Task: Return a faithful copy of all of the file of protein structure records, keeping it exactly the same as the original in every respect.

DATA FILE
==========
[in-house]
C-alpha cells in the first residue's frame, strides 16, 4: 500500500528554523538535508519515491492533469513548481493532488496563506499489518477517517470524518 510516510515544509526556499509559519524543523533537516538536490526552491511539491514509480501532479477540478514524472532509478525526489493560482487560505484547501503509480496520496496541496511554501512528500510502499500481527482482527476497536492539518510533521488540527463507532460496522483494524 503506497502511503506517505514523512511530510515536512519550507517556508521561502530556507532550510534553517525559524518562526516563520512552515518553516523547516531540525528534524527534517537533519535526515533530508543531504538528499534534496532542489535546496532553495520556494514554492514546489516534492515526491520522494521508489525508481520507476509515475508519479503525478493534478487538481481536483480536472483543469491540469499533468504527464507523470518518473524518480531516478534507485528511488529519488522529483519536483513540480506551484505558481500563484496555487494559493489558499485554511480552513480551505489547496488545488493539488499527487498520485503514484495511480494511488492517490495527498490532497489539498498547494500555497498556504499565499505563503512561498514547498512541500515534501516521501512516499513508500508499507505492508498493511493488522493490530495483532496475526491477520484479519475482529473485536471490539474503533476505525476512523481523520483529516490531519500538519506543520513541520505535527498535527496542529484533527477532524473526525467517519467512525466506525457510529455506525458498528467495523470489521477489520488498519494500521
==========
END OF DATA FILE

[in-house]
C-alpha cells in the first residue's frame, strides 16, 4: 500500500528554523538535508519515491492533469513548481493532488496563506499489518477517517470524518 510516510515544509526556499509559519524543523533537516538536490526552491511539491514509480501532479477540478514524472532509478525526489493560482487560505484547501503509480496520496496541496511554501512528500510502499500481527482482527476497536492539518510533521488540527463507532460496522483494524 503506497502511503506517505514523512511530510515536512519550507517556508521561502530556507532550510534553517525559524518562526516563520512552515518553516523547516531540525528534524527534517537533519535526515533530508543531504538528499534534496532542489535546496532553495520556494514554492514546489516534492515526491520522494521508489525508481520507476509515475508519479503525478493534478487538481481536483480536472483543469491540469499533468504527464507523470518518473524518480531516478534507485528511488529519488522529483519536483513540480506551484505558481500563484496555487494559493489558499485554511480552513480551505489547496488545488493539488499527487498520485503514484495511480494511488492517490495527498490532497489539498498547494500555497498556504499565499505563503512561498514547498512541500515534501516521501512516499513508500508499507505492508498493511493488522493490530495483532496475526491477520484479519475482529473485536471490539474503533476505525476512523481523520483529516490531519500538519506543520513541520505535527498535527496542529484533527477532524473526525467517519467512525466506525457510529455506525458498528467495523470489521477489520488498519494500521